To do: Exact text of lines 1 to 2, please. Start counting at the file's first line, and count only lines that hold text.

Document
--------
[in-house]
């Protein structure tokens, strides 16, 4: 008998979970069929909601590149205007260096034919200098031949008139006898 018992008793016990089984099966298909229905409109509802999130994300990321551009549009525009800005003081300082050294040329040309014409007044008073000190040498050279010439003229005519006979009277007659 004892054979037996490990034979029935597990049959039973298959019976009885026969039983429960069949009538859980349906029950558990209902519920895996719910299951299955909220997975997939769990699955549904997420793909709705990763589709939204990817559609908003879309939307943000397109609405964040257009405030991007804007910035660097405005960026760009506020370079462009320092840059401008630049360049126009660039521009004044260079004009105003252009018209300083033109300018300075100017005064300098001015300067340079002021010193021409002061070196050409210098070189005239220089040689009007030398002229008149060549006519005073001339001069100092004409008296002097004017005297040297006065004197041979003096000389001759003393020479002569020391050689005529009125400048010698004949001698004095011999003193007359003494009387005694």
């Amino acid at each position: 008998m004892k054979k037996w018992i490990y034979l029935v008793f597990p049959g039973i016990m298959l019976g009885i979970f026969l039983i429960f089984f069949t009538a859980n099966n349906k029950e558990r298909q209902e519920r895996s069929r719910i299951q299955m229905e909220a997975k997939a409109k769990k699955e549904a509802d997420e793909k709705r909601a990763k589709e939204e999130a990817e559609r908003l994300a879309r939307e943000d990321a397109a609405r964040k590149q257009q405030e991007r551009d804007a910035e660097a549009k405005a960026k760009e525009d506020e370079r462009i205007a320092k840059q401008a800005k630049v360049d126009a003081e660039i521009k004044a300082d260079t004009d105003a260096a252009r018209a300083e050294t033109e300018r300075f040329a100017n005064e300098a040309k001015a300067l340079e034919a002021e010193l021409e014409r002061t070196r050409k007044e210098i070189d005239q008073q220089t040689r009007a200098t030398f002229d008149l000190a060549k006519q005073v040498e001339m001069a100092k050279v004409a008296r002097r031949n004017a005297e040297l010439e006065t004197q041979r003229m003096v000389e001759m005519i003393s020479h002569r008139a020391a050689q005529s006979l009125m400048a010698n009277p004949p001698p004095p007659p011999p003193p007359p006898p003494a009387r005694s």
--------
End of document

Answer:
[in-house]
């Protein structure tokens, strides 16, 4: 008998979970069929909601590149205007260096034919200098031949008139006898 018992008793016990089984099966298909229905409109509802999130994300990321551009549009525009800005003081300082050294040329040309014409007044008073000190040498050279010439003229005519006979009277007659 004892054979037996490990034979029935597990049959039973298959019976009885026969039983429960069949009538859980349906029950558990209902519920895996719910299951299955909220997975997939769990699955549904997420793909709705990763589709939204990817559609908003879309939307943000397109609405964040257009405030991007804007910035660097405005960026760009506020370079462009320092840059401008630049360049126009660039521009004044260079004009105003252009018209300083033109300018300075100017005064300098001015300067340079002021010193021409002061070196050409210098070189005239220089040689009007030398002229008149060549006519005073001339001069100092004409008296002097004017005297040297006065004197041979003096000389001759003393020479002569020391050689005529009125400048010698004949001698004095011999003193007359003494009387005694």